Initially, it appeared like a very one-sided contest.
On one side of the swing door was Yan Tak, the highly talented chef of Lung King Heen (View of the Dragon) in charge of a brigade of 28 chefs at the dim sum restaurant in the Four Seasons Hotel in Hong Kong to which Michelin awarded three stars last year.
On the other side and around my table were two women, one Hong Kong Chinese, the other Korean, whose elegant attire and thin waists masked voracious appetites, and an equally well-dressed Hong Kong businessman, simply described to me as ‘one of the very best private Cantonese chefs living here’.
But before describing the course-by-course outcome of this contest, let me get a few preliminaries out of the way.
Firstly, we were to prove to be, albeit unintentionally, ‘the table from hell’. The reservation had been made for eight of us at 12.30 in the restaurant’s private room and the table had been set up precisely to accommodate this number. But this was Saturday lunch and so several phone calls were made and received before eventually only five of us sat down at 13.15, which was the signal to the kitchen for lunch to begin. A sixth guest arrived at 13.30 and a seventh at 13.45. Finally at 13.50 two more arrived to make a total of nine. While the restaurant staff coped with all this admirably, this was just another example of why I am glad not to be a restaurateur any longer.
But I managed to put the intervening period to good use by listening to Bobby, the restaurant’s experienced sommelier, on how he tries to overcome the particular challenges of matching Chinese food with wine.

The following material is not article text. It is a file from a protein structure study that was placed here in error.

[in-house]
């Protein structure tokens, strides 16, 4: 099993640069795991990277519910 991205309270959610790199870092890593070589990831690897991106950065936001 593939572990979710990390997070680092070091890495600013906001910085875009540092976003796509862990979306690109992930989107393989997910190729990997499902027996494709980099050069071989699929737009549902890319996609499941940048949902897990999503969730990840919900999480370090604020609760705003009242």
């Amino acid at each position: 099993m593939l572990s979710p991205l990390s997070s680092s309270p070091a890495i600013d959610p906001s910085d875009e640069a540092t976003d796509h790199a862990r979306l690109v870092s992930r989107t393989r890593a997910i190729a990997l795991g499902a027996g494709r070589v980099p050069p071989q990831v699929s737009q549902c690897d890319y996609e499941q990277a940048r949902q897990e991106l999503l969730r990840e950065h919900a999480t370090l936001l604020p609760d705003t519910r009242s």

Small and with a gentle, expressive face, he spoke softly as he explained that unlike Western food (and he worked in Caprice, the hotel’s highly regarded French restaurant for several years) where the flavours progress from light to heavy, in Chinese cuisine there is no such linear progression and the weight of the flavours varies far more from course to course. Rather than just going from white to red his solution is to open both the red and the white wines at the beginning of the meal to allow the interested guests to follow the opportunity to follow their own preferences
This promptly leads to a collision course with everything else that is on the table. Chinese food requires far more on the table than a typical Western meal: condiments, crockery, chopstick rests and spoons, not to mention the Lazy Susan that may take up most of the table so the table is crowded even before both wine glasses, and of course a water glass, are deployed. And, finally he added, with a sigh, “Chinese food is also served much more quickly than Western food so I have to have staff who can move around the tables swiftly, watching to see which wines may need topping up and doing so very, very carefully.”